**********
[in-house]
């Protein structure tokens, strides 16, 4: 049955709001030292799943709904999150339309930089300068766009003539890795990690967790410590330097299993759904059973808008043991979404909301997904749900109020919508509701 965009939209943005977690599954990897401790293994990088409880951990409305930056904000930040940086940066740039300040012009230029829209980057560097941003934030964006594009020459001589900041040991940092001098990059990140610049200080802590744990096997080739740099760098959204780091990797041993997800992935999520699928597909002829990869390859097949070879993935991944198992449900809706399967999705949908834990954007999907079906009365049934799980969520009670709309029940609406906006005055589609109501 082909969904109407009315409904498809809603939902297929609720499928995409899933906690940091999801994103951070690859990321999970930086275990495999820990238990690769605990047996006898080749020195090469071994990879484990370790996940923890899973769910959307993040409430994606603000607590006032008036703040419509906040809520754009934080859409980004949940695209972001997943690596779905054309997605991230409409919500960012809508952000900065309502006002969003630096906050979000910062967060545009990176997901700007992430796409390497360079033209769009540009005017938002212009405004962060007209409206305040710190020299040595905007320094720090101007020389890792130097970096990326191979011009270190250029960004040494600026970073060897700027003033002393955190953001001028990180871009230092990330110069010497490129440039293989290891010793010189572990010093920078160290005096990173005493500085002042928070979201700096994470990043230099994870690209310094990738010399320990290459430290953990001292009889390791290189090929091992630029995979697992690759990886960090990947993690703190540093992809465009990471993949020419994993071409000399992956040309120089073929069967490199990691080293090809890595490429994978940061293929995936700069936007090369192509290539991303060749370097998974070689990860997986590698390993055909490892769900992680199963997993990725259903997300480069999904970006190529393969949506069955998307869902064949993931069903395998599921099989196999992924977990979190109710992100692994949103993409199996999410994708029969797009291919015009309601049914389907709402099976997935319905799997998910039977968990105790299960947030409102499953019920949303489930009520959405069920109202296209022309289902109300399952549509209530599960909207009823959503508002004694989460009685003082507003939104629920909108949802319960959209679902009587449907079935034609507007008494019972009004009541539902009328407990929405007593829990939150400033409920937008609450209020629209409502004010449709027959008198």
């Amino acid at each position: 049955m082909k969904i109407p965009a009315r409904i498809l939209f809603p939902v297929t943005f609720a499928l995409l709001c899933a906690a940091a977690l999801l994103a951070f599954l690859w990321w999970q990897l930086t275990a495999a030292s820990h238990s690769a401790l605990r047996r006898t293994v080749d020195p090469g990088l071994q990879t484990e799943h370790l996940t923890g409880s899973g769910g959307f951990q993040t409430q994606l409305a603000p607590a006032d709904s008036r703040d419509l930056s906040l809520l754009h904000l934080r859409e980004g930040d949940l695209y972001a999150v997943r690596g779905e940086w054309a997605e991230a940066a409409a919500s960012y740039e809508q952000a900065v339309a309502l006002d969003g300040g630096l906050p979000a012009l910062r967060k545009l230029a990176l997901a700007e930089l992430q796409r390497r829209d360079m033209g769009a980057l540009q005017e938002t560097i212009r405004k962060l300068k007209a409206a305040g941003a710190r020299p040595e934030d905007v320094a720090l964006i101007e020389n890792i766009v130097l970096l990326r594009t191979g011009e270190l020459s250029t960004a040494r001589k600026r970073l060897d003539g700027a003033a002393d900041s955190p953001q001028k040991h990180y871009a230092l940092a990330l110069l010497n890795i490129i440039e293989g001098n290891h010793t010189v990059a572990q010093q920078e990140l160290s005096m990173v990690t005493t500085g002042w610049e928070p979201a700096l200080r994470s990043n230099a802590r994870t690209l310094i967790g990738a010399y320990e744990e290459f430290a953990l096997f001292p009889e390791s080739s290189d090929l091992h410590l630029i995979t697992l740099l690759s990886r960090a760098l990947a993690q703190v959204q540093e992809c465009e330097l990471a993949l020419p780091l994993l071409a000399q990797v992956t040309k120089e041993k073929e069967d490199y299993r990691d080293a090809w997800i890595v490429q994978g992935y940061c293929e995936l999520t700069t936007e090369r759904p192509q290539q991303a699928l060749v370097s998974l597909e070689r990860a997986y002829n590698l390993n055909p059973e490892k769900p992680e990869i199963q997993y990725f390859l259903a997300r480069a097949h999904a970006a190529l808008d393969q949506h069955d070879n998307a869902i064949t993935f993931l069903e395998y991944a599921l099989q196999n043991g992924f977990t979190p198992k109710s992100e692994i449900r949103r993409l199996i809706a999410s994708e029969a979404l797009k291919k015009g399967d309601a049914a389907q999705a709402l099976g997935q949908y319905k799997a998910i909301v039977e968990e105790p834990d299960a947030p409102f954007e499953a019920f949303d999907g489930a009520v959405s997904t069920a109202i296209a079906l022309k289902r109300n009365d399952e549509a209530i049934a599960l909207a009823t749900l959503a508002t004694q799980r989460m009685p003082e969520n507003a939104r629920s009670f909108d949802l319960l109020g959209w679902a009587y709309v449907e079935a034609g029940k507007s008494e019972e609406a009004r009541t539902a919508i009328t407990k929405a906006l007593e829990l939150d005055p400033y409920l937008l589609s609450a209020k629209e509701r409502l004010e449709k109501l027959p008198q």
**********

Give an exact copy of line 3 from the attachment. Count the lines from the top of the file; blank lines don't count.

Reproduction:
């Amino acid at each position: 049955m082909k969904i109407p965009a009315r409904i498809l939209f809603p939902v297929t943005f609720a499928l995409l709001c899933a906690a940091a977690l999801l994103a951070f599954l690859w990321w999970q990897l930086t275990a495999a030292s820990h238990s690769a401790l605990r047996r006898t293994v080749d020195p090469g990088l071994q990879t484990e799943h370790l996940t923890g409880s899973g769910g959307f951990q993040t409430q994606l409305a603000p607590a006032d709904s008036r703040d419509l930056s906040l809520l754009h904000l934080r859409e980004g930040d949940l695209y972001a999150v997943r690596g779905e940086w054309a997605e991230a940066a409409a919500s960012y740039e809508q952000a900065v339309a309502l006002d969003g300040g630096l906050p979000a012009l910062r967060k545009l230029a990176l997901a700007e930089l992430q796409r390497r829209d360079m033209g769009a980057l540009q005017e938002t560097i212009r405004k962060l300068k007209a409206a305040g941003a710190r020299p040595e934030d905007v320094a720090l964006i101007e020389n890792i766009v130097l970096l990326r594009t191979g011009e270190l020459s250029t960004a040494r001589k600026r970073l060897d003539g700027a003033a002393d900041s955190p953001q001028k040991h990180y871009a230092l940092a990330l110069l010497n890795i490129i440039e293989g001098n290891h010793t010189v990059a572990q010093q920078e990140l160290s005096m990173v990690t005493t500085g002042w610049e928070p979201a700096l200080r994470s990043n230099a802590r994870t690209l310094i967790g990738a010399y320990e744990e290459f430290a953990l096997f001292p009889e390791s080739s290189d090929l091992h410590l630029i995979t697992l740099l690759s990886r960090a760098l990947a993690q703190v959204q540093e992809c465009e330097l990471a993949l020419p780091l994993l071409a000399q990797v992956t040309k120089e041993k073929e069967d490199y299993r990691d080293a090809w997800i890595v490429q994978g992935y940061c293929e995936l999520t700069t936007e090369r759904p192509q290539q991303a699928l060749v370097s998974l597909e070689r990860a997986y002829n590698l390993n055909p059973e490892k769900p992680e990869i199963q997993y990725f390859l259903a997300r480069a097949h999904a970006a190529l808008d393969q949506h069955d070879n998307a869902i064949t993935f993931l069903e395998y991944a599921l099989q196999n043991g992924f977990t979190p198992k109710s992100e692994i449900r949103r993409l199996i809706a999410s994708e029969a979404l797009k291919k015009g399967d309601a049914a389907q999705a709402l099976g997935q949908y319905k799997a998910i909301v039977e968990e105790p834990d299960a947030p409102f954007e499953a019920f949303d999907g489930a009520v959405s997904t069920a109202i296209a079906l022309k289902r109300n009365d399952e549509a209530i049934a599960l909207a009823t749900l959503a508002t004694q799980r989460m009685p003082e969520n507003a939104r629920s009670f909108d949802l319960l109020g959209w679902a009587y709309v449907e079935a034609g029940k507007s008494e019972e609406a009004r009541t539902a919508i009328t407990k929405a906006l007593e829990l939150d005055p400033y409920l937008l589609s609450a209020k629209e509701r409502l004010e449709k109501l027959p008198q």